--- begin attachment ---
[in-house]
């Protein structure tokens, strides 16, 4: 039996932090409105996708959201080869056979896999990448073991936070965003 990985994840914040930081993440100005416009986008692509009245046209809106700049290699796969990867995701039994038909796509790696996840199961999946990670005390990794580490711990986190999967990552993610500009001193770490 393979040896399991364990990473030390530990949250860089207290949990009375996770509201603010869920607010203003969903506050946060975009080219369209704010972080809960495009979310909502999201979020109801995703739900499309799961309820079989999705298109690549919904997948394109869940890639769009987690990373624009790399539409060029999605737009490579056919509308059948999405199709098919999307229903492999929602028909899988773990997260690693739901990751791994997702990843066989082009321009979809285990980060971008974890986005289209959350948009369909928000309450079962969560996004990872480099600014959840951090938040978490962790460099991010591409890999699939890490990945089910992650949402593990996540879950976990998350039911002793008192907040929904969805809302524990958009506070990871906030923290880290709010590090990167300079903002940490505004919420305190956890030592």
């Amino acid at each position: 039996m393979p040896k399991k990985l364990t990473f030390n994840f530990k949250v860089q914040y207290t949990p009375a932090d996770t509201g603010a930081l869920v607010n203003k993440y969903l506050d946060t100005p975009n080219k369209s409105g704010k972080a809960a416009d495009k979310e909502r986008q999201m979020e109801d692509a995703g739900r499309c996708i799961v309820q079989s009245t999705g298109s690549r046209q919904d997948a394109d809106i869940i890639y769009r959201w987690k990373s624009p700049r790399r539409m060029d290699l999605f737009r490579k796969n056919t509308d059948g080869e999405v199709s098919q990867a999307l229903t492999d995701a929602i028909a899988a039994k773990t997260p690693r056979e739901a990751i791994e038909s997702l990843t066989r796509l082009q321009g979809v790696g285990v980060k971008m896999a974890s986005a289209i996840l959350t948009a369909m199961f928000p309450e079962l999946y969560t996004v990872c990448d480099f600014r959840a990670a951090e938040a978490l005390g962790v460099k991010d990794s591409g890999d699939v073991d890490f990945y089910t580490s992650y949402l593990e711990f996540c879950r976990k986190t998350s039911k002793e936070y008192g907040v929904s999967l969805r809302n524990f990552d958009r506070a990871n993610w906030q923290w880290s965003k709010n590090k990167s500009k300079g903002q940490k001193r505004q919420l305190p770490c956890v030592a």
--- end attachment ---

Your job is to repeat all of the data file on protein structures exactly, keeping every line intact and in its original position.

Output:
[in-house]
């Protein structure tokens, strides 16, 4: 039996932090409105996708959201080869056979896999990448073991936070965003 990985994840914040930081993440100005416009986008692509009245046209809106700049290699796969990867995701039994038909796509790696996840199961999946990670005390990794580490711990986190999967990552993610500009001193770490 393979040896399991364990990473030390530990949250860089207290949990009375996770509201603010869920607010203003969903506050946060975009080219369209704010972080809960495009979310909502999201979020109801995703739900499309799961309820079989999705298109690549919904997948394109869940890639769009987690990373624009790399539409060029999605737009490579056919509308059948999405199709098919999307229903492999929602028909899988773990997260690693739901990751791994997702990843066989082009321009979809285990980060971008974890986005289209959350948009369909928000309450079962969560996004990872480099600014959840951090938040978490962790460099991010591409890999699939890490990945089910992650949402593990996540879950976990998350039911002793008192907040929904969805809302524990958009506070990871906030923290880290709010590090990167300079903002940490505004919420305190956890030592």
């Amino acid at each position: 039996m393979p040896k399991k990985l364990t990473f030390n994840f530990k949250v860089q914040y207290t949990p009375a932090d996770t509201g603010a930081l869920v607010n203003k993440y969903l506050d946060t100005p975009n080219k369209s409105g704010k972080a809960a416009d495009k979310e909502r986008q999201m979020e109801d692509a995703g739900r499309c996708i799961v309820q079989s009245t999705g298109s690549r046209q919904d997948a394109d809106i869940i890639y769009r959201w987690k990373s624009p700049r790399r539409m060029d290699l999605f737009r490579k796969n056919t509308d059948g080869e999405v199709s098919q990867a999307l229903t492999d995701a929602i028909a899988a039994k773990t997260p690693r056979e739901a990751i791994e038909s997702l990843t066989r796509l082009q321009g979809v790696g285990v980060k971008m896999a974890s986005a289209i996840l959350t948009a369909m199961f928000p309450e079962l999946y969560t996004v990872c990448d480099f600014r959840a990670a951090e938040a978490l005390g962790v460099k991010d990794s591409g890999d699939v073991d890490f990945y089910t580490s992650y949402l593990e711990f996540c879950r976990k986190t998350s039911k002793e936070y008192g907040v929904s999967l969805r809302n524990f990552d958009r506070a990871n993610w906030q923290w880290s965003k709010n590090k990167s500009k300079g903002q940490k001193r505004q919420l305190p770490c956890v030592a």